China likely stores and uses zero-day vulnerabilities Microsoft notes increase in cyberattacks since law requires vulnerabilities to be reported to Beijing

Microsoft has claimed that China’s offensive cyber capabilities have improved, thanks to a law that allowed Beijing to create an arsenal of unreported software vulnerabilities. China’s 2021 law required organizations to report security breaches to local authorities before disclosing them to any other entity. The rules mean that Beijing can use local search to accumulate information about vulnerabilities. A year later, researchers from the Atlantic Council found a decrease in reported vulnerabilities from China and an increase in anonymous reports.

On February 23, 2022, the world of cybersecurity entered a new era, the era of hybrid warfare, as Russia launched physical and digital attacks against Ukraine. This year’s Microsoft Digital Defense Report provides new details about these attacks and the increase in cyber aggression from authoritarian leaders around the world.

Over the past year, cyberattacks targeting critical infrastructure have fallen from 20% of all nation-state attacks detected by Microsoft to 40%. This spike was due, in large part, to Russia’s aim to damage Ukrainian infrastructure and aggressive espionage targeting Ukraine’s allies, including the United States. Russia has also accelerated its attempts to compromise IT companies in order to disrupt or obtain intelligence from government agencies that are clients of these companies in NATO member countries. 90*% of Russian attacks that Microsoft has detected over the past year have targeted NATO member states, and 48*% of those attacks have targeted IT companies based in NATO countries.

Russia was not alone in associating political and physical aggression with cyberattacks. Microsoft noted that:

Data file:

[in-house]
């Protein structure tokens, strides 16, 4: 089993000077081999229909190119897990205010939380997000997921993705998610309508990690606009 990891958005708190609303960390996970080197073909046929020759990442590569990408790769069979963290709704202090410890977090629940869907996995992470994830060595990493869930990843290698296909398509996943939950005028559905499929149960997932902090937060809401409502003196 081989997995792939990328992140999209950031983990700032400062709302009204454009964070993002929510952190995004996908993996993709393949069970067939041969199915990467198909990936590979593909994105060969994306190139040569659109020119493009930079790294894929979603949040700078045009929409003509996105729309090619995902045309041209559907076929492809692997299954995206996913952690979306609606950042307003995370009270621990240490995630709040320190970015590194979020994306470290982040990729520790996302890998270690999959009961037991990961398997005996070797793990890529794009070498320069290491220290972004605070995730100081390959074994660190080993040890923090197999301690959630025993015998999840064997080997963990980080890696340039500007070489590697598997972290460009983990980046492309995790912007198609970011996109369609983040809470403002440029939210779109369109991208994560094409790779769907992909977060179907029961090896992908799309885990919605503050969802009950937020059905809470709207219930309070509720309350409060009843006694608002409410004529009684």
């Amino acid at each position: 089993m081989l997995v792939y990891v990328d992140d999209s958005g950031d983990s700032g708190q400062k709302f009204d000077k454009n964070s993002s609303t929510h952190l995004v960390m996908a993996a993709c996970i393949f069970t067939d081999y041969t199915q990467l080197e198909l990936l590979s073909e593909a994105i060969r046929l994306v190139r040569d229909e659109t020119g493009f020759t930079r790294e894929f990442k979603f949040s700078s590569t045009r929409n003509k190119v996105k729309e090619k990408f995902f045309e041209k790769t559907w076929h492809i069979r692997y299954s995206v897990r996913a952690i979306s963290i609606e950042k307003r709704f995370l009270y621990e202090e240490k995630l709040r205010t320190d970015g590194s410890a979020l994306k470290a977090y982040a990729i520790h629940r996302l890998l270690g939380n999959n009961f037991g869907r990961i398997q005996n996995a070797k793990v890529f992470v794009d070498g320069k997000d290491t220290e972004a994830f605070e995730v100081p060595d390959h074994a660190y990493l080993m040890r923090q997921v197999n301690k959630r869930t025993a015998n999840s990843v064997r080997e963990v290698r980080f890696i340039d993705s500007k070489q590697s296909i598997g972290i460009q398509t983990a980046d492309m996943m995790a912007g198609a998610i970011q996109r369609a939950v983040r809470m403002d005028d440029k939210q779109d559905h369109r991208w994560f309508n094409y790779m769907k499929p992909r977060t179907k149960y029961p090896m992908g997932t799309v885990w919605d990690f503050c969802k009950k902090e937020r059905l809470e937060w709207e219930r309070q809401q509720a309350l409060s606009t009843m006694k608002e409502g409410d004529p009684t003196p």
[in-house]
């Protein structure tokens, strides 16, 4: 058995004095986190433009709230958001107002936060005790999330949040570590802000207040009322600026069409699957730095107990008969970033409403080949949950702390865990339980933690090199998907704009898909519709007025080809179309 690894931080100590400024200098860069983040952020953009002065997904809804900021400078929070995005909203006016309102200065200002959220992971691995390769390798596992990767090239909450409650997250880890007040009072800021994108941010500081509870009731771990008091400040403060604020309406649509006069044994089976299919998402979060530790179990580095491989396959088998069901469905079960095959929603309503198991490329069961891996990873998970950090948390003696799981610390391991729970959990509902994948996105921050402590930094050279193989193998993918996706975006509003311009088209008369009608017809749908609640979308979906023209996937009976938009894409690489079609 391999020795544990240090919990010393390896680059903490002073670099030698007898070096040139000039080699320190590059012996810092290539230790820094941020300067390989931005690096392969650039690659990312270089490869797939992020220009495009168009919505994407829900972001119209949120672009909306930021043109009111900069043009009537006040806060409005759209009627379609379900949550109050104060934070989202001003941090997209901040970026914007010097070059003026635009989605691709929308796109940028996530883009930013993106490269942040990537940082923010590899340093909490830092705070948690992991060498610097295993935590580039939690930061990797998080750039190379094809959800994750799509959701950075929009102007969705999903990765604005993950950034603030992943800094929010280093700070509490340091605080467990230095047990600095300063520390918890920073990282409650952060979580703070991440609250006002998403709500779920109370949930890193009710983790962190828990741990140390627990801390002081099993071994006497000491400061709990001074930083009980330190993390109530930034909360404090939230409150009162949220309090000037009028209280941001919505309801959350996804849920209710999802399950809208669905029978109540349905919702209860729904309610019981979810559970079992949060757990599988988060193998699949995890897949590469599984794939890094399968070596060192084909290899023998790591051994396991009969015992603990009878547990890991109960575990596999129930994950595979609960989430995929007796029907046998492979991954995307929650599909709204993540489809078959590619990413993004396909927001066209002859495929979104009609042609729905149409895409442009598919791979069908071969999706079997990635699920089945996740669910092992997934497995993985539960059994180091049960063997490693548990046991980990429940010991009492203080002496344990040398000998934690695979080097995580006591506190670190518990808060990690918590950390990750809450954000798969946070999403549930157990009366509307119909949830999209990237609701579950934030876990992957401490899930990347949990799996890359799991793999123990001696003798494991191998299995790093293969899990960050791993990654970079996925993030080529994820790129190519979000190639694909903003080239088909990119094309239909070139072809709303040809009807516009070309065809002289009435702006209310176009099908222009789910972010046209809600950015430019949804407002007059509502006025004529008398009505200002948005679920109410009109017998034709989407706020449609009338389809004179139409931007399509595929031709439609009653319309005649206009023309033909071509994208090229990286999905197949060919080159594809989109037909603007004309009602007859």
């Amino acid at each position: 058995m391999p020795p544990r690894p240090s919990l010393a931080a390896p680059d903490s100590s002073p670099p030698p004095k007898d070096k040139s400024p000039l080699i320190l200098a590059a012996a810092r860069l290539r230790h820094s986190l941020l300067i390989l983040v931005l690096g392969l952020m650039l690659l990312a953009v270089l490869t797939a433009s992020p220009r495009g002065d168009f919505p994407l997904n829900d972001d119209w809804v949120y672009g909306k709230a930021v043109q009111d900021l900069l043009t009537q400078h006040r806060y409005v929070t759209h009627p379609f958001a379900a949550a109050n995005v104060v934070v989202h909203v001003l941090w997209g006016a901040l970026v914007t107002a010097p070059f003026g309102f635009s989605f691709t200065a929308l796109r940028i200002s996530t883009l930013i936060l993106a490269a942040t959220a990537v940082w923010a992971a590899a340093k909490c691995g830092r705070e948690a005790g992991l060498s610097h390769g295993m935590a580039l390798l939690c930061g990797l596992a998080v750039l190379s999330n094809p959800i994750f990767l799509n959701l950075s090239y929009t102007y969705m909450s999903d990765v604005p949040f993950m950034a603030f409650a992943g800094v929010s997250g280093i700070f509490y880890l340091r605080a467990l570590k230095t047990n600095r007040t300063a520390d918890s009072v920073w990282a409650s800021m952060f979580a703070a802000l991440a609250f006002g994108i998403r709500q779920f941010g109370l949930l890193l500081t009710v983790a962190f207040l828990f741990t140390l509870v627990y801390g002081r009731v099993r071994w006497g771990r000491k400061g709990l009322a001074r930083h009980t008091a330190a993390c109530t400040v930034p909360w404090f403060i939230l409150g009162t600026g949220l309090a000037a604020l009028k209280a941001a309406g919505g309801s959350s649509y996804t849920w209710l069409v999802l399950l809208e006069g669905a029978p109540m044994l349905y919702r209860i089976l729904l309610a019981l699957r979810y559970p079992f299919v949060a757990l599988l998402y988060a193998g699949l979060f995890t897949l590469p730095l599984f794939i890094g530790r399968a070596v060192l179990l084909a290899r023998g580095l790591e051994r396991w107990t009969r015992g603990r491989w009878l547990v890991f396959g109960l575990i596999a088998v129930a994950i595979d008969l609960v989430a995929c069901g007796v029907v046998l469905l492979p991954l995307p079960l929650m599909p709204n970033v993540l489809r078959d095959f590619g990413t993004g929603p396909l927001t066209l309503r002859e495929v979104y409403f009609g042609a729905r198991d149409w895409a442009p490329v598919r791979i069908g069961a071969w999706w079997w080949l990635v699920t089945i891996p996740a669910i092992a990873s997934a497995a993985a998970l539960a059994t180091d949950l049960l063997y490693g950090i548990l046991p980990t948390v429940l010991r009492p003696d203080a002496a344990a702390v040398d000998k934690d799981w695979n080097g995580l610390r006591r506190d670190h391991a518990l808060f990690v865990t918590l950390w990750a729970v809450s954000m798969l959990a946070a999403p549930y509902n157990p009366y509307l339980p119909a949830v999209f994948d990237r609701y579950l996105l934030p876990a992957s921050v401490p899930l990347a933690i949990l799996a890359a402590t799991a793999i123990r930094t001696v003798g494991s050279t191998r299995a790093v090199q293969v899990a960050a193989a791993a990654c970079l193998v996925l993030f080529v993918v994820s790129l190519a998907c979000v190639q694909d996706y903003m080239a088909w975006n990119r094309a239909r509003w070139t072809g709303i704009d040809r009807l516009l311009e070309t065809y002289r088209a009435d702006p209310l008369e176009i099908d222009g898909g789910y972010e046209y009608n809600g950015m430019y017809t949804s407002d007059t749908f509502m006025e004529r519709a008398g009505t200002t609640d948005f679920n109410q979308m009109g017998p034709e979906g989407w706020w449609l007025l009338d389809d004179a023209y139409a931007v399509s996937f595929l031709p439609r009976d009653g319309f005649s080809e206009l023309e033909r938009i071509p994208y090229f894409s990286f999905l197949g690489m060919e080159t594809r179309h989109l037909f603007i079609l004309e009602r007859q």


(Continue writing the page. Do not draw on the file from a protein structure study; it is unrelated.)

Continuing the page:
• Iranian actors have stepped up their bold attacks following a transition of presidential power. They have launched destructive attacks targeting Israel, as well as ransomware and hacking operations beyond regional adversaries to target US and European victims, including US critical infrastructure targets like port authorities. In at least one case, Microsoft has detected an attack disguised as a ransomware attack intended to erase Israeli data. In another, an Iranian actor carried out an attack that triggered emergency rocket sirens in Israel.
  • As North Korea entered its most aggressive period of missile testing in the first half of 2022, one of its actors launched a series of attacks to steal technology from aerospace companies and researchers around the world. Another North Korean actor has tried to gain access to global news outlets that report on the country and Christian groups. And yet, a third actor continued his often unsuccessful attempts to break into cryptocurrency businesses to steal funds to prop up the country’s struggling economy.
  • China has stepped up its cyber espionage and information theft attacks as it tries to exert greater regional influence in Southeast Asia and counter growing US interest. In February and March, a Chinese actor targeted 100 accounts affiliated with a prominent intergovernmental organization in Southeast Asia, as the organization announced a meeting between the US government and regional leaders. Just after China and the Solomon Islands signed a military agreement, Microsoft detected malware from a Chinese actor on Solomon Islands government systems. China has also used its cyber capabilities in campaigns targeting countries in the global South, including Namibia, Mauritius, and Trinidad and Tobago, among others.

Microsoft’s 2022 Digital Defense Report, released last Friday, claims Chinese law could allow the Chinese government to weaponize vulnerabilities.

The increased use of zero-days over the past year by China-based actors likely reflects the first full year of China’s vulnerability disclosure requirements for the Chinese security community and a major milestone in the use zero-day exploits as a state priority, Microsoft said.

Quote Sent by Microsoft

Many attacks from China are fueled by its ability to find and compile zero-day vulnerabilities – single, unpatched flaws in software previously unknown to the security community. China’s collection of these vulnerabilities appears to have grown in the wake of a new law requiring entities in China to report vulnerabilities they discover to the government before sharing them with others.

While it is tempting to focus on nation-state attacks as the most interesting cyber activity of the past year, it would be a mistake to overlook other threats, especially cybercrime, which affects more users in the digital ecosystem as the activity of nation-states.

The company described China-based and backed malware actors as particularly adept at discovering and developing zero-day exploits.